Imagine living in pain for years only to find out that one of your medications is the reason that you are in pain. Medications are supposed to help not hurt, right? Unfortunately, some commonly used drugs can cause pain, even the ones available without a prescription. Some cause headaches, others cause foot pain. Where ever there is pain, a medication could be the root cause of it.
Two of the top five medications that cause pain are available over-the-counter, without a prescription, without physician guidance. You might be unaware that your pain could be related to these medications that are under your control.
Caffeine-containing medications (including Excedrin, Midol, Anacin): If you are experiencing headaches and you are also using a caffeine-containing medication more than two or three times per week, your headaches might be caused by these over-the-counter (OTC) medications. These drugs can cause “ rebound headaches ” because the brain screams for more when the...
Many areas of the U.S. are reporting a decrease in the number of severe flu syndromes over the past week but another threat appears to be sticking around. There are continued concerns that stomach flu may accentuate the end of flu season by accounting for several more hospitalizations and death. But what is the difference between seasonal flu syndrome and stomach flu?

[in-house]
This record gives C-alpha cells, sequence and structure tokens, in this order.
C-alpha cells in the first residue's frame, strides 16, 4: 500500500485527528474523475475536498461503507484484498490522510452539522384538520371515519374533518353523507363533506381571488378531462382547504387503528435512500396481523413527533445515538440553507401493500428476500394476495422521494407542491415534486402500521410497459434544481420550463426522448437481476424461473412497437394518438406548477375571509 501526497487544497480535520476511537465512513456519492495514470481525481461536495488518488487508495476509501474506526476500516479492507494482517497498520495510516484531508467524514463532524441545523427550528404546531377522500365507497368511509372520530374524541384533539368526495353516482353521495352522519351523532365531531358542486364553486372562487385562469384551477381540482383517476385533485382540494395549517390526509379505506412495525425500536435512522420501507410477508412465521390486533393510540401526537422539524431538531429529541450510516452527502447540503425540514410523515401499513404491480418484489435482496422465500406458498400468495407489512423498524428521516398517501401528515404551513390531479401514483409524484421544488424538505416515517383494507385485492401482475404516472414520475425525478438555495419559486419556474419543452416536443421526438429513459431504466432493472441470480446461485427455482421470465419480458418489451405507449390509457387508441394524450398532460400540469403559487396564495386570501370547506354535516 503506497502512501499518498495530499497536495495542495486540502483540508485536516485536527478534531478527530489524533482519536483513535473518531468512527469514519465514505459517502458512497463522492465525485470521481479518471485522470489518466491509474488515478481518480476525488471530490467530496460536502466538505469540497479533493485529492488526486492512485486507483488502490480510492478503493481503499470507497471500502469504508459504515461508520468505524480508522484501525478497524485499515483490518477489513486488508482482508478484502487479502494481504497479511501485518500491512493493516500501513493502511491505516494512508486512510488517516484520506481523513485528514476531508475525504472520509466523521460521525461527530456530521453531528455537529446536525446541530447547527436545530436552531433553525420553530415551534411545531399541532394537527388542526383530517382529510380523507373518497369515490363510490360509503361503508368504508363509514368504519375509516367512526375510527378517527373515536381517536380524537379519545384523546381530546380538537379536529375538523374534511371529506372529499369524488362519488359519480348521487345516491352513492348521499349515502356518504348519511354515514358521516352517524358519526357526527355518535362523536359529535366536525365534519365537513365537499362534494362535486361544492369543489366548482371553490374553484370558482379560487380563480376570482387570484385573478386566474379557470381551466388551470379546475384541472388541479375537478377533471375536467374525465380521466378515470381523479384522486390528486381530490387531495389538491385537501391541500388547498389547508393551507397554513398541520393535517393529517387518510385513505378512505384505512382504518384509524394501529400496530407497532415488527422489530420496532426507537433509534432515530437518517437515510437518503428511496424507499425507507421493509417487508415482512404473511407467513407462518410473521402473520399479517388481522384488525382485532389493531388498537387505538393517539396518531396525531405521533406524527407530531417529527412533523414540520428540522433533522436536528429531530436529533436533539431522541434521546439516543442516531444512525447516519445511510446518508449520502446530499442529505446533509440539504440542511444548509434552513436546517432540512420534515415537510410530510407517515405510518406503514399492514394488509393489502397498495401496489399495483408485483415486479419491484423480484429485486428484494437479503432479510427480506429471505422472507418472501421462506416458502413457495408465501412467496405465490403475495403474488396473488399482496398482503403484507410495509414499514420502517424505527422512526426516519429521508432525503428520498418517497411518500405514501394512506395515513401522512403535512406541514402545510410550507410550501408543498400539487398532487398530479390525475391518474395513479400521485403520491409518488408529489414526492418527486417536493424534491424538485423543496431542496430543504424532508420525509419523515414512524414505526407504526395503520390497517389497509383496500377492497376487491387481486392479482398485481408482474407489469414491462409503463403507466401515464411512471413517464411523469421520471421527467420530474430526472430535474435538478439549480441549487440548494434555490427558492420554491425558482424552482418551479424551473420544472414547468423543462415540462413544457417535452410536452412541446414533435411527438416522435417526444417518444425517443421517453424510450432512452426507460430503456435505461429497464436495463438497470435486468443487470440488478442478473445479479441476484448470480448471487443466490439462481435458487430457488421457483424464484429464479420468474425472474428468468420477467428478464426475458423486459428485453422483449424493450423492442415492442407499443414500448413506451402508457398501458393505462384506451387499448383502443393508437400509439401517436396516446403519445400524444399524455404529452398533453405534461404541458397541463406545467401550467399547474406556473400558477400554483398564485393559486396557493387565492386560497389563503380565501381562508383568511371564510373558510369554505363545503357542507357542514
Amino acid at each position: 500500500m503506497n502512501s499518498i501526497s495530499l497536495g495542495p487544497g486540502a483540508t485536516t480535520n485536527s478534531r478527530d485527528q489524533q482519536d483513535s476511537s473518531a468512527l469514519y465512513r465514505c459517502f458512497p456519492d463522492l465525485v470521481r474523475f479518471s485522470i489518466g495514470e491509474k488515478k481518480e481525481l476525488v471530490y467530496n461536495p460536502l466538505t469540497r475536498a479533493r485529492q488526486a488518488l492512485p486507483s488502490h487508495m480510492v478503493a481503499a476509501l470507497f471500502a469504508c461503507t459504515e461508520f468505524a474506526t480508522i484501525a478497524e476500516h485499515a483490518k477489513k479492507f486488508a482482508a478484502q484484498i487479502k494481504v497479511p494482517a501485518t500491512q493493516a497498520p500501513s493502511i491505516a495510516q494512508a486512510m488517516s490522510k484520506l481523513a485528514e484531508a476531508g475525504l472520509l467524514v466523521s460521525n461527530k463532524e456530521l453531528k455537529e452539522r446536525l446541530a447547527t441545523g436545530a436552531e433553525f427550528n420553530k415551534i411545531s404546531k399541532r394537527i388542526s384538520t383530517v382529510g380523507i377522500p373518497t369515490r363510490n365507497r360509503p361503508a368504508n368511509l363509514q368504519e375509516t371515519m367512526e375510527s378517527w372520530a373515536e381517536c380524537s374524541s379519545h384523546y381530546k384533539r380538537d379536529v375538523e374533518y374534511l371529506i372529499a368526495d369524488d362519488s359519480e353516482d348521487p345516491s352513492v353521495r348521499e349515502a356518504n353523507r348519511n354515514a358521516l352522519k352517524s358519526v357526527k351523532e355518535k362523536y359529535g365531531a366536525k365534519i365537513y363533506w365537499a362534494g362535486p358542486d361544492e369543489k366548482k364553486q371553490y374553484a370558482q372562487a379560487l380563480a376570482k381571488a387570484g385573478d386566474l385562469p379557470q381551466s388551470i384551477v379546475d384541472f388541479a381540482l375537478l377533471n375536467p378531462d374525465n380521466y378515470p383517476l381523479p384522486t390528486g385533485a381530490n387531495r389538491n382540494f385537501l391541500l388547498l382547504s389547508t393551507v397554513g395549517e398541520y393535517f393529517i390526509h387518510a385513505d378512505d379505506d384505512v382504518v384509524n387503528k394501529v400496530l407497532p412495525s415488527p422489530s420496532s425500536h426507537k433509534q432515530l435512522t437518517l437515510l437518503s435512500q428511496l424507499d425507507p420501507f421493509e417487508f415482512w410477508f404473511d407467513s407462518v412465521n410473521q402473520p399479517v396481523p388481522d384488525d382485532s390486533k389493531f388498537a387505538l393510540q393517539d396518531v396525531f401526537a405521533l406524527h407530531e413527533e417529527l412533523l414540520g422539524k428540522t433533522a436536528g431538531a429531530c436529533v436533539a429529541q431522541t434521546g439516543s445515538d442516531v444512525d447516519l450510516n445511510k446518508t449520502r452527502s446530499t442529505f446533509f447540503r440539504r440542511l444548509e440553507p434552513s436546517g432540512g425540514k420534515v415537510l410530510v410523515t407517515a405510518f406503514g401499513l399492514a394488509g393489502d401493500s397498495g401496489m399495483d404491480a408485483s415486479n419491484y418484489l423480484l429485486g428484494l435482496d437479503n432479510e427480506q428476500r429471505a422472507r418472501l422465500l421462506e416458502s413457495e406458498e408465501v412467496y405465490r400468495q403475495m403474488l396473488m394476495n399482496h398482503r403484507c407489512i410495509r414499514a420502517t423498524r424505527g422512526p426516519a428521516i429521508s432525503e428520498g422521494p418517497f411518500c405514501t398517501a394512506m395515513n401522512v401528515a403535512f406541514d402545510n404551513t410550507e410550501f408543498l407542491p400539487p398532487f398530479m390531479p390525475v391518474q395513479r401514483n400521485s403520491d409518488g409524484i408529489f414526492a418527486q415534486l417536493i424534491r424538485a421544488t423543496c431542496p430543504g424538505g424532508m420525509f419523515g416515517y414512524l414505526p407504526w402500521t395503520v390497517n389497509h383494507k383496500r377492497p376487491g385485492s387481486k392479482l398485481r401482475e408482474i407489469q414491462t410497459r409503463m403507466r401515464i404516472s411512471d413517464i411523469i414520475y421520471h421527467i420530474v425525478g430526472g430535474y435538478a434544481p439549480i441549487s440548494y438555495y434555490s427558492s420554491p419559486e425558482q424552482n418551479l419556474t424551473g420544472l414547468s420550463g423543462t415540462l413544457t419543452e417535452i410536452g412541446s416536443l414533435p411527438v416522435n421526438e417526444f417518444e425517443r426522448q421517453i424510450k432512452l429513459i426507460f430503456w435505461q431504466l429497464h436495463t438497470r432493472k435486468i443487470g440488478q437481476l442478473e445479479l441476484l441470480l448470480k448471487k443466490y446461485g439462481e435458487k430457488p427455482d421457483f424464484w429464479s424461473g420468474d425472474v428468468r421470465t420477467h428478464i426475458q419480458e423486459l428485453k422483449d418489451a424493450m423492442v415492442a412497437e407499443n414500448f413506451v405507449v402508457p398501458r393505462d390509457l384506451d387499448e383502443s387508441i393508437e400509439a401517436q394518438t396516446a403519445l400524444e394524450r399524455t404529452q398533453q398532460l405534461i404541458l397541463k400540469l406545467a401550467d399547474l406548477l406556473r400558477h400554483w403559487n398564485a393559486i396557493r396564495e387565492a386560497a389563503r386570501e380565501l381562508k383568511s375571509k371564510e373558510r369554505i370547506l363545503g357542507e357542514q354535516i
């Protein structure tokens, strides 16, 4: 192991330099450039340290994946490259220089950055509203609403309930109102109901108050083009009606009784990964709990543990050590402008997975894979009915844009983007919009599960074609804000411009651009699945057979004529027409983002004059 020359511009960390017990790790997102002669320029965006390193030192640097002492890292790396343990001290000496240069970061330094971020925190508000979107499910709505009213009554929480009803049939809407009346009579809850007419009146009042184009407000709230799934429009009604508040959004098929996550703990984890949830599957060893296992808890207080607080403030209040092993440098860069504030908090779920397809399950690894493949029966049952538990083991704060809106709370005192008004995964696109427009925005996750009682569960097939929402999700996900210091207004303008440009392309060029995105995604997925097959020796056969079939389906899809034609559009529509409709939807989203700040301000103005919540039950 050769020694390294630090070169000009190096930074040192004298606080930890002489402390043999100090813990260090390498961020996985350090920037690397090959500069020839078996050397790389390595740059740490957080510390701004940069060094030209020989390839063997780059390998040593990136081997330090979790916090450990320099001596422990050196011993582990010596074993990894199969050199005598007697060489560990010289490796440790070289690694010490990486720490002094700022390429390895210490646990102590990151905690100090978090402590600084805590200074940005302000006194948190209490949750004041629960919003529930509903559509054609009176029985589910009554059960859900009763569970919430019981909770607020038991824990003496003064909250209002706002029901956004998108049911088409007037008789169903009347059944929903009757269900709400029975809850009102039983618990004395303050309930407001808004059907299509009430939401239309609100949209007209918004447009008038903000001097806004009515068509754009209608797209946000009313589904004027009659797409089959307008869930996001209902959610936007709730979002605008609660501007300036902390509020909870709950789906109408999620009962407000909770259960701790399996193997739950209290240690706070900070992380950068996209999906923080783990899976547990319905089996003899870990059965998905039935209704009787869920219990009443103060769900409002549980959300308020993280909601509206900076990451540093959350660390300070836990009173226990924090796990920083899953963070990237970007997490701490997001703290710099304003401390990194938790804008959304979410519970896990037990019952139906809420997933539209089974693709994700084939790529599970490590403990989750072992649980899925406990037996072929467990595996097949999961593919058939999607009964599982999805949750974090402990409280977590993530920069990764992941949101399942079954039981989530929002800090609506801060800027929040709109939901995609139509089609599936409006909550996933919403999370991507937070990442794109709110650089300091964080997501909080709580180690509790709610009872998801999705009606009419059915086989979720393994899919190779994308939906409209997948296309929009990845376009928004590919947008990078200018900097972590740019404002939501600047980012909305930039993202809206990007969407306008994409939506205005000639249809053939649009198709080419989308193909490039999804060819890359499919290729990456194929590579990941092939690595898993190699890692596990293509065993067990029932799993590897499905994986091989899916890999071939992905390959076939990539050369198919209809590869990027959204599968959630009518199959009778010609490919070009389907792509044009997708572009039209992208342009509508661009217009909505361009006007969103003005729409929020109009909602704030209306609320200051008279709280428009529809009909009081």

Take This Quiz:
True or False?
1) The stomach flu only comes from contact with infected people.
2) The flu vaccine you had last fall should protect you against the stomach flu.
3) Like the seasonal flu, the stomach flu should not be contagious after a person has been without fever or flu symptoms for seven days.
4) One of the available antibiotic medications for treating flu syndrome should help me get over the stomach flu faster.
5) Since I had stomach flu last year I shouldn’t get it again.
Fibromyalgia has brought many challenges and limitations into my life, not the least of which is finding clothes that are not painful to wear. The hypersensitivity brought on by fibromyalgia can manifest itself in many forms and may vary with each individual. Some are hypersensitive to light, sound, scents, chemicals, medications, heat and/or cold. We frequently have many allergies, which is also a type of hypersensitivity. In my case, one of my biggest hypersensitivities is my skin. There are very few lotions, soaps, facial products, etc. that don't cause me to break out in a rash. But what is even more difficult to deal with is the fact that most clothing hurts me. However, since society and personal modesty dictate that I be covered, I'm forced to do the best I can. Although for some reason it is rarely discussed, I suspect many of you have a similar problem. So I thought I would share with you the things I've found that work best for ...
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